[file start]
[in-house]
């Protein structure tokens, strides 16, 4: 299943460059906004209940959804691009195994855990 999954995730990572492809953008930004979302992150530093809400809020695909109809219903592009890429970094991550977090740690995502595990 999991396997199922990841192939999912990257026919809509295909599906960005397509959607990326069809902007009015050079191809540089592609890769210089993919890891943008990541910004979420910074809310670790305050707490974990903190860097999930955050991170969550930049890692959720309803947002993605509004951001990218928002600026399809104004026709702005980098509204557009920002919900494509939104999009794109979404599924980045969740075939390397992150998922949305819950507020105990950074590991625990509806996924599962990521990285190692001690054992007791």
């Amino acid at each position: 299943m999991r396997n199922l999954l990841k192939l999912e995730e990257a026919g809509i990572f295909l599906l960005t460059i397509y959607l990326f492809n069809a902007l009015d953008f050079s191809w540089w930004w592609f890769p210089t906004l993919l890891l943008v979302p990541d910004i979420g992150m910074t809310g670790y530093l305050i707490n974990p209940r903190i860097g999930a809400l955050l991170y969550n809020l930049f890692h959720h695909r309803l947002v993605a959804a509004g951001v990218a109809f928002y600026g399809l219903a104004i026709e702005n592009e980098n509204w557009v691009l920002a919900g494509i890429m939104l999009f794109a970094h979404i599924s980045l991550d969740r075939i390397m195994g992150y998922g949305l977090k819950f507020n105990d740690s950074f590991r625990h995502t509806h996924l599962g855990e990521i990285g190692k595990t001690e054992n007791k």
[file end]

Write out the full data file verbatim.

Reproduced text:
[in-house]
């Protein structure tokens, strides 16, 4: 299943460059906004209940959804691009195994855990 999954995730990572492809953008930004979302992150530093809400809020695909109809219903592009890429970094991550977090740690995502595990 999991396997199922990841192939999912990257026919809509295909599906960005397509959607990326069809902007009015050079191809540089592609890769210089993919890891943008990541910004979420910074809310670790305050707490974990903190860097999930955050991170969550930049890692959720309803947002993605509004951001990218928002600026399809104004026709702005980098509204557009920002919900494509939104999009794109979404599924980045969740075939390397992150998922949305819950507020105990950074590991625990509806996924599962990521990285190692001690054992007791």
């Amino acid at each position: 299943m999991r396997n199922l999954l990841k192939l999912e995730e990257a026919g809509i990572f295909l599906l960005t460059i397509y959607l990326f492809n069809a902007l009015d953008f050079s191809w540089w930004w592609f890769p210089t906004l993919l890891l943008v979302p990541d910004i979420g992150m910074t809310g670790y530093l305050i707490n974990p209940r903190i860097g999930a809400l955050l991170y969550n809020l930049f890692h959720h695909r309803l947002v993605a959804a509004g951001v990218a109809f928002y600026g399809l219903a104004i026709e702005n592009e980098n509204w557009v691009l920002a919900g494509i890429m939104l999009f794109a970094h979404i599924s980045l991550d969740r075939i390397m195994g992150y998922g949305l977090k819950f507020n105990d740690s950074f590991r625990h995502t509806h996924l599962g855990e990521i990285g190692k595990t001690e054992n007791k």